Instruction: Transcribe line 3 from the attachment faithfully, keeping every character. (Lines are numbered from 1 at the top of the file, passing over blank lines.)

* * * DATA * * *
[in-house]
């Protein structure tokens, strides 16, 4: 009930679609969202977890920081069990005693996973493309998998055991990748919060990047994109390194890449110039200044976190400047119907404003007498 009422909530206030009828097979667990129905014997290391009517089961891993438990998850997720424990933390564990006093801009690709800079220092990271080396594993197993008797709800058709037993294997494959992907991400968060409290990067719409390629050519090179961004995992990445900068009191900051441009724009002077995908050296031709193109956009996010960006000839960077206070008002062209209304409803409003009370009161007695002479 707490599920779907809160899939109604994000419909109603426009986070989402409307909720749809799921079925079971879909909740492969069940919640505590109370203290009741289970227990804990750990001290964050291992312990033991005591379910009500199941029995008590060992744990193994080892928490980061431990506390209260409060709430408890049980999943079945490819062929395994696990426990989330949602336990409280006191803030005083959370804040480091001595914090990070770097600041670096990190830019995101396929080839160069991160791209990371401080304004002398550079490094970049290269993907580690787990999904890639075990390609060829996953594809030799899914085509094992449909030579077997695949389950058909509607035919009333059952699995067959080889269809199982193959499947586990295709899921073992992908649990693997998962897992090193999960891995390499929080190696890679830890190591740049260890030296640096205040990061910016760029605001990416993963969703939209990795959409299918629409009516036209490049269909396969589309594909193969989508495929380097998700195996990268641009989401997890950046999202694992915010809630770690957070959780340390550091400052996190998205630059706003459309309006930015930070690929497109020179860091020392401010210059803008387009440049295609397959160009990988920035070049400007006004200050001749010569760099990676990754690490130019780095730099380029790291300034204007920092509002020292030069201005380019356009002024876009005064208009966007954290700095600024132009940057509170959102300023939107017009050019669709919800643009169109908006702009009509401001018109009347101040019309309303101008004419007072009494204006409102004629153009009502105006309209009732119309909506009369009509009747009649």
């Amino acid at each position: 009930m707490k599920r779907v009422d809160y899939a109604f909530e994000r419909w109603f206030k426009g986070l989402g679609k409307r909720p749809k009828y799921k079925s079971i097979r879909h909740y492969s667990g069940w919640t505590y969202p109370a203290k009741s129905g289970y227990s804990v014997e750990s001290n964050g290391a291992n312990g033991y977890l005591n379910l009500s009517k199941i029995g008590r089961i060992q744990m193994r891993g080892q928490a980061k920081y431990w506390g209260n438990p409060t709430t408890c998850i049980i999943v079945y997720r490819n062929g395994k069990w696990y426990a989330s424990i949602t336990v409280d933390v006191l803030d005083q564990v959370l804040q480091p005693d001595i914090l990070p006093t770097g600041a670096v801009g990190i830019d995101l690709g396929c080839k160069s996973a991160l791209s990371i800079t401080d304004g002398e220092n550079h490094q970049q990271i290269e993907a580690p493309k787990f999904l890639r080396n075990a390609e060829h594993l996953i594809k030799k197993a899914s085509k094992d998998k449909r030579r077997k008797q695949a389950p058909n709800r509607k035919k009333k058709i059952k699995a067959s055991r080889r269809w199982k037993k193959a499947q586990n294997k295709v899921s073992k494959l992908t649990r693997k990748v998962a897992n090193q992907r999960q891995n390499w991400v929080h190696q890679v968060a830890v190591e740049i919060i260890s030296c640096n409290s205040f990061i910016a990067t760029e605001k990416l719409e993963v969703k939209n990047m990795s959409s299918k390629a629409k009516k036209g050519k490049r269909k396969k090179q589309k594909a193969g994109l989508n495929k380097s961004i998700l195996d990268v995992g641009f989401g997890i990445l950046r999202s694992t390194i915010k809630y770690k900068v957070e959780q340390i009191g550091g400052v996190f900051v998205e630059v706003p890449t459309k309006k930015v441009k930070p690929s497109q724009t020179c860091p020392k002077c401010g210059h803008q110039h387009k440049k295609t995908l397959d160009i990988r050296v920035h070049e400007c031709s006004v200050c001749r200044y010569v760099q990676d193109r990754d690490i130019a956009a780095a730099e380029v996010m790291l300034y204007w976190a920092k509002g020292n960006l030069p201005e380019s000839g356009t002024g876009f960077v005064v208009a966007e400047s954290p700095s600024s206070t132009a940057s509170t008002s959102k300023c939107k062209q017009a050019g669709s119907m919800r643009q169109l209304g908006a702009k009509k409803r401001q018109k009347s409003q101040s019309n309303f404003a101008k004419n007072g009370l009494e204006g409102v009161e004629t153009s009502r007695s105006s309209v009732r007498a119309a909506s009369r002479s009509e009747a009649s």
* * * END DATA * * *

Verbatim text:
């Amino acid at each position: 009930m707490k599920r779907v009422d809160y899939a109604f909530e994000r419909w109603f206030k426009g986070l989402g679609k409307r909720p749809k009828y799921k079925s079971i097979r879909h909740y492969s667990g069940w919640t505590y969202p109370a203290k009741s129905g289970y227990s804990v014997e750990s001290n964050g290391a291992n312990g033991y977890l005591n379910l009500s009517k199941i029995g008590r089961i060992q744990m193994r891993g080892q928490a980061k920081y431990w506390g209260n438990p409060t709430t408890c998850i049980i999943v079945y997720r490819n062929g395994k069990w696990y426990a989330s424990i949602t336990v409280d933390v006191l803030d005083q564990v959370l804040q480091p005693d001595i914090l990070p006093t770097g600041a670096v801009g990190i830019d995101l690709g396929c080839k160069s996973a991160l791209s990371i800079t401080d304004g002398e220092n550079h490094q970049q990271i290269e993907a580690p493309k787990f999904l890639r080396n075990a390609e060829h594993l996953i594809k030799k197993a899914s085509k094992d998998k449909r030579r077997k008797q695949a389950p058909n709800r509607k035919k009333k058709i059952k699995a067959s055991r080889r269809w199982k037993k193959a499947q586990n294997k295709v899921s073992k494959l992908t649990r693997k990748v998962a897992n090193q992907r999960q891995n390499w991400v929080h190696q890679v968060a830890v190591e740049i919060i260890s030296c640096n409290s205040f990061i910016a990067t760029e605001k990416l719409e993963v969703k939209n990047m990795s959409s299918k390629a629409k009516k036209g050519k490049r269909k396969k090179q589309k594909a193969g994109l989508n495929k380097s961004i998700l195996d990268v995992g641009f989401g997890i990445l950046r999202s694992t390194i915010k809630y770690k900068v957070e959780q340390i009191g550091g400052v996190f900051v998205e630059v706003p890449t459309k309006k930015v441009k930070p690929s497109q724009t020179c860091p020392k002077c401010g210059h803008q110039h387009k440049k295609t995908l397959d160009i990988r050296v920035h070049e400007c031709s006004v200050c001749r200044y010569v760099q990676d193109r990754d690490i130019a956009a780095a730099e380029v996010m790291l300034y204007w976190a920092k509002g020292n960006l030069p201005e380019s000839g356009t002024g876009f960077v005064v208009a966007e400047s954290p700095s600024s206070t132009a940057s509170t008002s959102k300023c939107k062209q017009a050019g669709s119907m919800r643009q169109l209304g908006a702009k009509k409803r401001q018109k009347s409003q101040s019309n309303f404003a101008k004419n007072g009370l009494e204006g409102v009161e004629t153009s009502r007695s105006s309209v009732r007498a119309a909506s009369r002479s009509e009747a009649s």